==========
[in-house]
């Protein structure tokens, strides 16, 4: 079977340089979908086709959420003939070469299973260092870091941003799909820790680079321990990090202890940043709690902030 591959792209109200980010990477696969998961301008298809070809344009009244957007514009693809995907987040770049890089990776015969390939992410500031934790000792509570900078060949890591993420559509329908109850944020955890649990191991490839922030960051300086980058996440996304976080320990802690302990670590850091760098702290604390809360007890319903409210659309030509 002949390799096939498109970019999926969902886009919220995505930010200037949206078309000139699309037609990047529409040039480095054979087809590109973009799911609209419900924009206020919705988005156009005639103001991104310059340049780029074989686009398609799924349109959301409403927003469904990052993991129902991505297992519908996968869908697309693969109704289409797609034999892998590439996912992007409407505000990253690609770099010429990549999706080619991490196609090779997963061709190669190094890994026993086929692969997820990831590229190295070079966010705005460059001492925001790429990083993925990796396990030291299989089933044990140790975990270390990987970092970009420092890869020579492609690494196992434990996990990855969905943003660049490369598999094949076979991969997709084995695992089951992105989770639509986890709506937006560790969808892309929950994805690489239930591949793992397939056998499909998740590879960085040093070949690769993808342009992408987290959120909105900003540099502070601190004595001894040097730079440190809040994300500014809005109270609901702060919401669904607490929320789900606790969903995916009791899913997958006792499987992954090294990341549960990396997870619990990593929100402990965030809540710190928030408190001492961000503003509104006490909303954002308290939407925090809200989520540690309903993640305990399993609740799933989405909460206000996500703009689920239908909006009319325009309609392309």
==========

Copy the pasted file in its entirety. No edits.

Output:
[in-house]
């Protein structure tokens, strides 16, 4: 079977340089979908086709959420003939070469299973260092870091941003799909820790680079321990990090202890940043709690902030 591959792209109200980010990477696969998961301008298809070809344009009244957007514009693809995907987040770049890089990776015969390939992410500031934790000792509570900078060949890591993420559509329908109850944020955890649990191991490839922030960051300086980058996440996304976080320990802690302990670590850091760098702290604390809360007890319903409210659309030509 002949390799096939498109970019999926969902886009919220995505930010200037949206078309000139699309037609990047529409040039480095054979087809590109973009799911609209419900924009206020919705988005156009005639103001991104310059340049780029074989686009398609799924349109959301409403927003469904990052993991129902991505297992519908996968869908697309693969109704289409797609034999892998590439996912992007409407505000990253690609770099010429990549999706080619991490196609090779997963061709190669190094890994026993086929692969997820990831590229190295070079966010705005460059001492925001790429990083993925990796396990030291299989089933044990140790975990270390990987970092970009420092890869020579492609690494196992434990996990990855969905943003660049490369598999094949076979991969997709084995695992089951992105989770639509986890709506937006560790969808892309929950994805690489239930591949793992397939056998499909998740590879960085040093070949690769993808342009992408987290959120909105900003540099502070601190004595001894040097730079440190809040994300500014809005109270609901702060919401669904607490929320789900606790969903995916009791899913997958006792499987992954090294990341549960990396997870619990990593929100402990965030809540710190928030408190001492961000503003509104006490909303954002308290939407925090809200989520540690309903993640305990399993609740799933989405909460206000996500703009689920239908909006009319325009309609392309």